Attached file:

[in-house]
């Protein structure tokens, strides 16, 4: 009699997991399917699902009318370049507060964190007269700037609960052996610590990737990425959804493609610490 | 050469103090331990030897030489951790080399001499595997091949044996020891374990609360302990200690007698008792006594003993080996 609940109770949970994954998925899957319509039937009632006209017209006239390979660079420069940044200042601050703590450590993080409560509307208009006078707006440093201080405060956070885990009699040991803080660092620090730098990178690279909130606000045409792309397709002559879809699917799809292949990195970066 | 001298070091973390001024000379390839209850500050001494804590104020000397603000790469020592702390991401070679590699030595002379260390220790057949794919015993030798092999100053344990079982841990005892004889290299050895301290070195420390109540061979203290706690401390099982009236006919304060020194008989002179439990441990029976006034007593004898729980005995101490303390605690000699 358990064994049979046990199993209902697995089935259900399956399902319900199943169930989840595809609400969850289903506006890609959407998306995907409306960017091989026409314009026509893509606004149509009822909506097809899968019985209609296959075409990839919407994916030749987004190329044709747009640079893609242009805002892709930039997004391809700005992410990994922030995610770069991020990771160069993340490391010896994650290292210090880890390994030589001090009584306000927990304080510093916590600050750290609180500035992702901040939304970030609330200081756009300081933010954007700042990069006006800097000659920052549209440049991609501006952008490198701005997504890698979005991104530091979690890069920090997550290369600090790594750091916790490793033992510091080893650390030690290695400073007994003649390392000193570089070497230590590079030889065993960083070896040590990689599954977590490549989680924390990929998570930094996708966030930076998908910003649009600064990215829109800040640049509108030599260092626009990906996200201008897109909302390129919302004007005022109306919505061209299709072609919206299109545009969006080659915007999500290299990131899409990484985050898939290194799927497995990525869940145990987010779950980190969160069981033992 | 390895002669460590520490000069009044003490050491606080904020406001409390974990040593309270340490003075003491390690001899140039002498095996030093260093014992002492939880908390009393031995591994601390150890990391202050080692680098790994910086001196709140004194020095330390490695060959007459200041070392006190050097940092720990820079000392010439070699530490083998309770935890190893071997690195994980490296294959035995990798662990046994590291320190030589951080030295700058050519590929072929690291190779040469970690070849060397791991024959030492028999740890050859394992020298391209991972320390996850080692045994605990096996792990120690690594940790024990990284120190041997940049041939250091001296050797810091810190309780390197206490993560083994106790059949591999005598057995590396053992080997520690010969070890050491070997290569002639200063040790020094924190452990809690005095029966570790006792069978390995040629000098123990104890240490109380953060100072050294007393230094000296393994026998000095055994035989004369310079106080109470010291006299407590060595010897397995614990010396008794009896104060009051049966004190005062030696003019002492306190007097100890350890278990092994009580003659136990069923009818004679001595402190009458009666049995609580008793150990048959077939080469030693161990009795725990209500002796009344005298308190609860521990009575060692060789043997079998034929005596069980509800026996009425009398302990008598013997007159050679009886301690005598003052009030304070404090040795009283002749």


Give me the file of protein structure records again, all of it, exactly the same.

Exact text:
[in-house]
């Protein structure tokens, strides 16, 4: 009699997991399917699902009318370049507060964190007269700037609960052996610590990737990425959804493609610490 | 050469103090331990030897030489951790080399001499595997091949044996020891374990609360302990200690007698008792006594003993080996 609940109770949970994954998925899957319509039937009632006209017209006239390979660079420069940044200042601050703590450590993080409560509307208009006078707006440093201080405060956070885990009699040991803080660092620090730098990178690279909130606000045409792309397709002559879809699917799809292949990195970066 | 001298070091973390001024000379390839209850500050001494804590104020000397603000790469020592702390991401070679590699030595002379260390220790057949794919015993030798092999100053344990079982841990005892004889290299050895301290070195420390109540061979203290706690401390099982009236006919304060020194008989002179439990441990029976006034007593004898729980005995101490303390605690000699 358990064994049979046990199993209902697995089935259900399956399902319900199943169930989840595809609400969850289903506006890609959407998306995907409306960017091989026409314009026509893509606004149509009822909506097809899968019985209609296959075409990839919407994916030749987004190329044709747009640079893609242009805002892709930039997004391809700005992410990994922030995610770069991020990771160069993340490391010896994650290292210090880890390994030589001090009584306000927990304080510093916590600050750290609180500035992702901040939304970030609330200081756009300081933010954007700042990069006006800097000659920052549209440049991609501006952008490198701005997504890698979005991104530091979690890069920090997550290369600090790594750091916790490793033992510091080893650390030690290695400073007994003649390392000193570089070497230590590079030889065993960083070896040590990689599954977590490549989680924390990929998570930094996708966030930076998908910003649009600064990215829109800040640049509108030599260092626009990906996200201008897109909302390129919302004007005022109306919505061209299709072609919206299109545009969006080659915007999500290299990131899409990484985050898939290194799927497995990525869940145990987010779950980190969160069981033992 | 390895002669460590520490000069009044003490050491606080904020406001409390974990040593309270340490003075003491390690001899140039002498095996030093260093014992002492939880908390009393031995591994601390150890990391202050080692680098790994910086001196709140004194020095330390490695060959007459200041070392006190050097940092720990820079000392010439070699530490083998309770935890190893071997690195994980490296294959035995990798662990046994590291320190030589951080030295700058050519590929072929690291190779040469970690070849060397791991024959030492028999740890050859394992020298391209991972320390996850080692045994605990096996792990120690690594940790024990990284120190041997940049041939250091001296050797810091810190309780390197206490993560083994106790059949591999005598057995590396053992080997520690010969070890050491070997290569002639200063040790020094924190452990809690005095029966570790006792069978390995040629000098123990104890240490109380953060100072050294007393230094000296393994026998000095055994035989004369310079106080109470010291006299407590060595010897397995614990010396008794009896104060009051049966004190005062030696003019002492306190007097100890350890278990092994009580003659136990069923009818004679001595402190009458009666049995609580008793150990048959077939080469030693161990009795725990209500002796009344005298308190609860521990009575060692060789043997079998034929005596069980509800026996009425009398302990008598013997007159050679009886301690005598003052009030304070404090040795009283002749």